Pols Two-Faced on Drugs
Pop quiz: Which Massachusetts state official has done the most to help the biopharma industry?
Hint: It’s not someone who has gone on a “trade mission” or attended a national biotech conference in Washington.
According to some of the largest biopharma powerhouses in Massachusetts, the answer is: House Speaker Robert DeLeo, who, in a business of show horses, is establishing himself as Beacon Hill’s workhorse.
Among the commonwealth’s many diverse and critical scientific and technology sectors, biopharma is a prime economic engine. It employs nearly 47,000 people earning $4 billion. As of 2010, Massachusetts biopharma companies had 895 therapies in development — an astonishing 11 percent of the U.S. and 5.5 percent of the world drug pipelines.
So it’s not surprising that Massachusetts politicians would trip over themselves trying to become the industry champion.
But how necessary is government, especially in a down economy, for a growing sector such as biopharma that has the private venture capital markets investing billions in Massachusetts biopharma employers? And while trade missions are nice, does anyone think an industry with worldwide brands needs an introduction to, say, the European market?
The dirty little secret in the industry is that Massachusetts, home to one of the country’s largest biopharma economic clusters, is by far the most hostile to the industry. Political leaders have gotten away with having it both ways — praising the jobs biopharma creates when that suits them while bashing the industry as greedy big business when that suits them.
That’s where DeLeo is different.
For example, Massachusetts has a so-called “gift ban” that purports to stop evil drug companies from corrupting doctors with the occasional lunch. In reality, the Massachusetts-only law has created unnecessary red tape for biopharma companies, interrupted the flow of clinical information from manufacturers to doctors, and hurt the state’s convention business.
An example of the kind of DeLeo’s unsexy hard work: He met with a group of biopharma companies to hear about the difficulties they have in conforming their compliance systems to the restrictive law of a single state. Responding to the concerns raised by both the biopharma and convention industries, the House this year repealed the gift ban (as did the state of Maine). But the repeal was defeated in the Senate.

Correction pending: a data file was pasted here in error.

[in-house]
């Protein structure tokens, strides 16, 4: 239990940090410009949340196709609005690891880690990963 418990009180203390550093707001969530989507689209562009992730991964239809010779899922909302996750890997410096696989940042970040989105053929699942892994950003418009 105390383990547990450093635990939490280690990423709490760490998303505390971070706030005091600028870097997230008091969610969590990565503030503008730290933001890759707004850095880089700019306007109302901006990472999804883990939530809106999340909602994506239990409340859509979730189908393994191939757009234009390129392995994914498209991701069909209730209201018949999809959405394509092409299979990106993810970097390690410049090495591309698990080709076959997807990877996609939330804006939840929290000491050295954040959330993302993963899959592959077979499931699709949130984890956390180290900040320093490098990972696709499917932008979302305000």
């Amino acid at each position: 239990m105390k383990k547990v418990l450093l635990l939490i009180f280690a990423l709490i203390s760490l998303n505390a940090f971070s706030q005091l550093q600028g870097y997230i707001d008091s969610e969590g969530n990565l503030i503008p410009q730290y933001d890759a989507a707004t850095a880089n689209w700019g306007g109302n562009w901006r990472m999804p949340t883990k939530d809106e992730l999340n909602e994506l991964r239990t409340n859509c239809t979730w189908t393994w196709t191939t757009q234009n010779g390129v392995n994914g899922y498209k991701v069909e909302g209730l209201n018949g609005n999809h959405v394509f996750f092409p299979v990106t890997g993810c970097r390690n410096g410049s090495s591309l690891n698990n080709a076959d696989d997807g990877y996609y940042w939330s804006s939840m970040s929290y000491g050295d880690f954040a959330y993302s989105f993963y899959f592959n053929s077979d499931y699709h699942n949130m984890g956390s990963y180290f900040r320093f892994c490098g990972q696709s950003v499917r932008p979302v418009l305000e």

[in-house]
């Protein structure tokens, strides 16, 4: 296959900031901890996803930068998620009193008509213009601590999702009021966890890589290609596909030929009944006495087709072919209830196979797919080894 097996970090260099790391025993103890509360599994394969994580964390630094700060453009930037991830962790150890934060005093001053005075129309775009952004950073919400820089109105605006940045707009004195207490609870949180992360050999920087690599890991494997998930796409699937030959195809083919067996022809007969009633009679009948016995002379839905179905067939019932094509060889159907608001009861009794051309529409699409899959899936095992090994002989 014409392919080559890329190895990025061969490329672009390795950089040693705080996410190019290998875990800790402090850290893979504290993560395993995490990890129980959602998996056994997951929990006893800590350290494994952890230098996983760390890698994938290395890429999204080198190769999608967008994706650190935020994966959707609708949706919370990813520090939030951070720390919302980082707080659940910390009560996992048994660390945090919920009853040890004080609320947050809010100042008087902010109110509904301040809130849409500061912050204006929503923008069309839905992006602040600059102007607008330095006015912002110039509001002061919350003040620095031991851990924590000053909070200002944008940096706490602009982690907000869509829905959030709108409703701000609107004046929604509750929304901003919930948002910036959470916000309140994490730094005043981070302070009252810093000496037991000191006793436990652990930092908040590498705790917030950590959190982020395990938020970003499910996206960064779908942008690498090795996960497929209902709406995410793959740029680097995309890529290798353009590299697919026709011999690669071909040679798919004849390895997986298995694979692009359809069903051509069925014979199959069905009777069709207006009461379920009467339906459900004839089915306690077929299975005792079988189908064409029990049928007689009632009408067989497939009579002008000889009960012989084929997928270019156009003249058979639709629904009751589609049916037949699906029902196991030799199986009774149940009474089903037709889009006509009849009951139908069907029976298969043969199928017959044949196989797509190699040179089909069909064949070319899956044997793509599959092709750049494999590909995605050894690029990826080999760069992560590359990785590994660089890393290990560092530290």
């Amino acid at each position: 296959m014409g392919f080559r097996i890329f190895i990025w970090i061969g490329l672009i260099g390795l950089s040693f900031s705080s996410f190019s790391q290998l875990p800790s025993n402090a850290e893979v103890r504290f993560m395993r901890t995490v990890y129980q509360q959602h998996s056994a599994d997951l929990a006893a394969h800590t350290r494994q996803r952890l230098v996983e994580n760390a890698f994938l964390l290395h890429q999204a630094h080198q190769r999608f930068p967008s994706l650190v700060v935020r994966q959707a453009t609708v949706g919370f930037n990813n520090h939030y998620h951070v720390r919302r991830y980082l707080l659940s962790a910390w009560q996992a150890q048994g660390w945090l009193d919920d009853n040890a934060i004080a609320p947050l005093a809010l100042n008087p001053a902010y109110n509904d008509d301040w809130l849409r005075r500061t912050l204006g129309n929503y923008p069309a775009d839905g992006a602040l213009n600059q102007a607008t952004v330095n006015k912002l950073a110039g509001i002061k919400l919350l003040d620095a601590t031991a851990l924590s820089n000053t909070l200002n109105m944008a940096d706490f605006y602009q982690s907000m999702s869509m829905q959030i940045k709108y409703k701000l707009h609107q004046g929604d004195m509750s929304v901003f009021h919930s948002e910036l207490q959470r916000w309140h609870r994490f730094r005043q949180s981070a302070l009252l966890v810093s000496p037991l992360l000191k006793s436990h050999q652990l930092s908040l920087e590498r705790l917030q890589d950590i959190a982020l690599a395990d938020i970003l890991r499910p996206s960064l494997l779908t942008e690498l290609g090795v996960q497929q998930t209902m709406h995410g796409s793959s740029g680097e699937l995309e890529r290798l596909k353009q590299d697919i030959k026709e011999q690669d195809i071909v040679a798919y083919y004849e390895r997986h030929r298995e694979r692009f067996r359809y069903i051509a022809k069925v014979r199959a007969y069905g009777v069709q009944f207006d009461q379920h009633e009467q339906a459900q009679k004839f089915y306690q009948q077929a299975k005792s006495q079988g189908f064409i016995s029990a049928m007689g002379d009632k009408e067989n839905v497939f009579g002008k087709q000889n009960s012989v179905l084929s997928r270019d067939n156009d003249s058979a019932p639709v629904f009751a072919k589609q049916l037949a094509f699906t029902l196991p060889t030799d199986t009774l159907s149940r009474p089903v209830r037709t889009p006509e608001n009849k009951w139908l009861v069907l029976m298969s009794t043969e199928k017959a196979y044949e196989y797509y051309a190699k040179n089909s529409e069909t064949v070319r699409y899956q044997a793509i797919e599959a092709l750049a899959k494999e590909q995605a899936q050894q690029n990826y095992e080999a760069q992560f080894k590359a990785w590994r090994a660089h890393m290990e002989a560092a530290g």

Massachusetts has another dubious distinction: We are the only state that prohibits drug manufacturers from offering coupons or running discount programs, even though they would save consumers — especially those with rare diseases taking expensive therapeutics — significant money in co-pays and deductibles. The coupon ban also hurts pharmacists along the Massachusetts border who lose customers to competitors in neighboring states.
For two years in a row, the House passed legislation eliminating the coupon ban.
And for the second year in a row, the Senate inserted a provision that would result in no discounts being offered.
The Senate language, rejected by the House, would require a discount to last forever — which of course is not a discount but a price control. The cynical cleverness at work is that senators know they can’t politically be against something that saves consumers money — especially at a time when rising health care costs have become such a concern — so instead they insert a fatal poison pill.
There have been and will be many more occasions for elected state officials to support job growth policies to create more competitive environments for all sectors within our diverse and innovative technology economy.
But in the case of the recent opportunities described here, it was DeLeo and members of the House who listened to the concerns of an industry that employs nearly 50,000 fellow Massachusetts residents and, without fanfare, did the unglamorous hard work of helping them.
That’s real leadership.
Christopher R. Anderson is president of the Mass. High Technology Council.